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6 Work From Home Tips for Manufacturing Professionals

Adapted from Inbound Logistics

When you begin working from home, you may feel a sense of freedom wash over you. Telecommuting means more free time and no stressful commute. However, after a few days, you may start to feel isolated, uninformed, and less effective than usual—especially if you’ve been asked to work from home because of a traumatic event, like the coronavirus outbreak.

Here are six ways you can maximize productivity when working from home:

1. Stay Connected

One of the most important things to do when you’re working from home is to stay in contact with your team as well as any clients with whom you work. The lines of communication should remain as open as when you’re in the office—if not more so. Consider starting your day off sending a “good morning” greeting to your colleagues to let them know you’re at your desk and to keep morale up.

Staying connected also keeps you up to date on your company’s priorities, which may shift rapidly during uncertain events. Staying on the pulse of the evolving needs of your manager, vendors, and clients will position you to react in real time. The social pressure to perform will also help you be more productive.

Here are a few resources to help you stay connected to your office:

Phone
Don’t underestimate the power of the human voice.

Email
Your work email is a great way to send formal or longer-form messages.

Video conference
Seeing the person you’re talking to personalizes conversations. RingCentral, Google Hangouts Meet, Skype, and Facetime are great options for video chatting with your coworkers.

Instant messaging
Less formal than email, instant messaging is great for quick questions and back-and-forth communication with one person or your entire team. Slack, Google Hangouts Chat, and WhatsApp will keep you securely connected.

Webex
Webex offers free insight and tools to get you and your company through the COVID-19 pandemic. They can help you create engaging webinars, deliver interactive online training, facilitate team collaboration, and much more.

 

2. Keep Meetings Effective

Part of staying connected is continuing to hold regular meetings. If you are calling or video conferencing from home, take some extra measures to maintain professionalism.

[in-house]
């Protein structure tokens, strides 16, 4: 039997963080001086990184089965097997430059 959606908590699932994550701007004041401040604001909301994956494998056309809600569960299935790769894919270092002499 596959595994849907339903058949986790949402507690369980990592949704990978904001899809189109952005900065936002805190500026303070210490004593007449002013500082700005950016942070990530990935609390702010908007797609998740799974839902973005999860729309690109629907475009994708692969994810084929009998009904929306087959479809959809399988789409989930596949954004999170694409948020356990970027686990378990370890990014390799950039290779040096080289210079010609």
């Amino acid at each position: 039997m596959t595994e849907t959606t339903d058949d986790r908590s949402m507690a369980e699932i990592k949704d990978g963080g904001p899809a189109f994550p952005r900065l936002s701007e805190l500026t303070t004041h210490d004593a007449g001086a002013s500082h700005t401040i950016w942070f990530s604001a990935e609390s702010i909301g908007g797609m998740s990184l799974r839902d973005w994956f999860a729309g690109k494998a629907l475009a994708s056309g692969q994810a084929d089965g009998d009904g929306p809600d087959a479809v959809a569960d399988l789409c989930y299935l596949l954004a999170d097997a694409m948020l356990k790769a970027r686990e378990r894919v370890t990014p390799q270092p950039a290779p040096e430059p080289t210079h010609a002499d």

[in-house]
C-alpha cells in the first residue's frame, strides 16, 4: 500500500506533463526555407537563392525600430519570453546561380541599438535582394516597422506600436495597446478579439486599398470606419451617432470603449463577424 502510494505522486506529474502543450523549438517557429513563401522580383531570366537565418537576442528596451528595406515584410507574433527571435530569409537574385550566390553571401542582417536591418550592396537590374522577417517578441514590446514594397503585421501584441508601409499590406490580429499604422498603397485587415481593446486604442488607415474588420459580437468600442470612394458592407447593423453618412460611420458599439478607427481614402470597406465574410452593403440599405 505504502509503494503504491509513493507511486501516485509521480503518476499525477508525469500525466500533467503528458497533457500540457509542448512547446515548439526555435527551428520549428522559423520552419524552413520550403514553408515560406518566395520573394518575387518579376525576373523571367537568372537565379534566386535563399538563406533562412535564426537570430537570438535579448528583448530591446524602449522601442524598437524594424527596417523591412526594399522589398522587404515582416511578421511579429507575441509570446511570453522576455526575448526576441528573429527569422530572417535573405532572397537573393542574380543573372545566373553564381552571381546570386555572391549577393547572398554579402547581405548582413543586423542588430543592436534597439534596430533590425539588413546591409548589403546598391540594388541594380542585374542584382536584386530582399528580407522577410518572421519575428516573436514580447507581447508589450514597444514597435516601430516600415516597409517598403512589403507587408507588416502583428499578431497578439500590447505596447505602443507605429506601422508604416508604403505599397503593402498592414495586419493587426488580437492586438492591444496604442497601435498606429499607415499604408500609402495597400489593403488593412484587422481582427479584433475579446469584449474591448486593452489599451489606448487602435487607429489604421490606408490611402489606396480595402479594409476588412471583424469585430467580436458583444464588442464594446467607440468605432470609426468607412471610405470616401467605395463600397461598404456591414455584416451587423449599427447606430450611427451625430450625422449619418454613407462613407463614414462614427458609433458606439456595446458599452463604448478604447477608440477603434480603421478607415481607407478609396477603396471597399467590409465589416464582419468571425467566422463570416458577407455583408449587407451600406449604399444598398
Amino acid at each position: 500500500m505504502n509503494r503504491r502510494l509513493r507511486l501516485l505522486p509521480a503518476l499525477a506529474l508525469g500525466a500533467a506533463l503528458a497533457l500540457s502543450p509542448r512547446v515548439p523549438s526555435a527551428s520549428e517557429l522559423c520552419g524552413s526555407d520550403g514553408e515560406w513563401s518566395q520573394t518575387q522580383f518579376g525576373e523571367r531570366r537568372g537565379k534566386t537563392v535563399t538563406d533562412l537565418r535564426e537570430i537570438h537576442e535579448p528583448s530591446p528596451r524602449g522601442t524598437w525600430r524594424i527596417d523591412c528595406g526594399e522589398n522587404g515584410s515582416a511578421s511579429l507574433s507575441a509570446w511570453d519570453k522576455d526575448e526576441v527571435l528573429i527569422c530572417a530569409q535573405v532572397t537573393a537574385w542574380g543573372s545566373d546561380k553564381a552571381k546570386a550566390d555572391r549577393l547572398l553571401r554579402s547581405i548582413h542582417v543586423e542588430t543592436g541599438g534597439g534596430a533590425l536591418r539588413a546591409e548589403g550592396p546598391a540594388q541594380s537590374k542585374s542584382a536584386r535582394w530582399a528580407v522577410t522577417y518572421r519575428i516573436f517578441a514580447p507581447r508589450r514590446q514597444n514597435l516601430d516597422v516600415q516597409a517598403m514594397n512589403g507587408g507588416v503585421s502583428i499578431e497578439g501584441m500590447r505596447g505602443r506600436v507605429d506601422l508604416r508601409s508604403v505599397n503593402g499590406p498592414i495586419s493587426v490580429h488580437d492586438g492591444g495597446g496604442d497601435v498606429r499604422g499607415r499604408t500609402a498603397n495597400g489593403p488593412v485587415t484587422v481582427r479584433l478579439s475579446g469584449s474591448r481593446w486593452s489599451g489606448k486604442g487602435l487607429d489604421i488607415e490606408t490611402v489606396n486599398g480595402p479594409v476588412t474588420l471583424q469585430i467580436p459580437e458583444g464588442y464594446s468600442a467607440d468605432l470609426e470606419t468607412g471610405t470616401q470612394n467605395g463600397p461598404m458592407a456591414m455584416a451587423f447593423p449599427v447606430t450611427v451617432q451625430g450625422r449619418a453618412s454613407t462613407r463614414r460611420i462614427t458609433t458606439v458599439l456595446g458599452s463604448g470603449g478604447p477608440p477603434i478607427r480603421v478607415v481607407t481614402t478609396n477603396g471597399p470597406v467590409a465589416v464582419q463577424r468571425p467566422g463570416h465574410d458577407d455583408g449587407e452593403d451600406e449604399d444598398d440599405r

Make sure you have a clear connection through whatever technology you employ and that your space is quiet and interruption-proof. If you’re video chatting, make sure that your background is not distracting (e.g., pets or dirty laundry).

Kick off the meeting by checking how your teammates, vendors, and clients are doing. Keep the meeting effective and professional by creating an agenda before it begins and ending with an action plan for how each person should move forward.

 

3. Create a To-Do List—and Stick to It

Working from home can come with many distractions. This is particularly true if you’re feeling anxious during the COVID-19 outbreak, when you might want to obsessively check the news for updates. Creating a checklist will help you stay focused.
Write your checklist at the end of each workday so that you can easily jump into your tasks in the morning. Prioritize your tasks so that you do the most critical ones first, and try batching tasks by type to increase your productivity flow.

Workers waste about 40% of their day because of disorganization—a simple to-do list will add more structure to your day and your responsibilities.

 

4. Devote a Separate Space to Work

Don’t work from your bed! If the science that it makes you less productive isn’t convincing enough, keep this in mind: It actually decreases your quality of sleep. It’s not just about your bed—if you work at your kitchen table, where you normally eat and socialize with your family, you may also feel distracted (hello, snacks!).

You will be most productive if you have a dedicated space that is solely for work. It tells your brain that you are in professional work mode. It also allows you to close the door (even if figuratively) to work at the end of the day.

Not everyone has access to a home office, but even carving out a little nook in the corner of a room can be enough to trigger your mind that you’re in work mode.

 

5. Maintain a Daily Routine

Two extremes can happen when you work from home:

You can feel too comfortable and distracted, and therefore you aren’t effective.
You can become a workaholic who never leaves the “office,” checking your work email right up until you fall asleep.

Neither of these scenarios is good for your career. Although many Americans consider busyness a status symbol, workaholism decreases productivity and creates a slew of health problems.

Best practice for working at home is to maintain the same schedule you keep when you’re at the office. This means waking up at the same time you normally would, exercising if that’s part of your routine, eating breakfast away from your computer, and if possible taking a walk outside before beginning your work.

By the same token, 90% of employees find that lunch breaks rejuvenate them. Take your lunch break away from your workspace to be more productive, and make sure to sign off at the end of the day.

 

6. Get Up from Your Desk

If possible, try to leave your home at various points of the day as if you were commuting or picking up lunch. If you cannot leave home, leave your workspace for breaks and open the shades or windows to soak in some natural light.

It’s important for your mental health to get a change of scenery and important to your physical health to stretch your legs.

About 71% of people feel more focused when they do an hour of standing time, while 66% feel more productive. CBS News reports that a change of scenery will make workers more productive as well.

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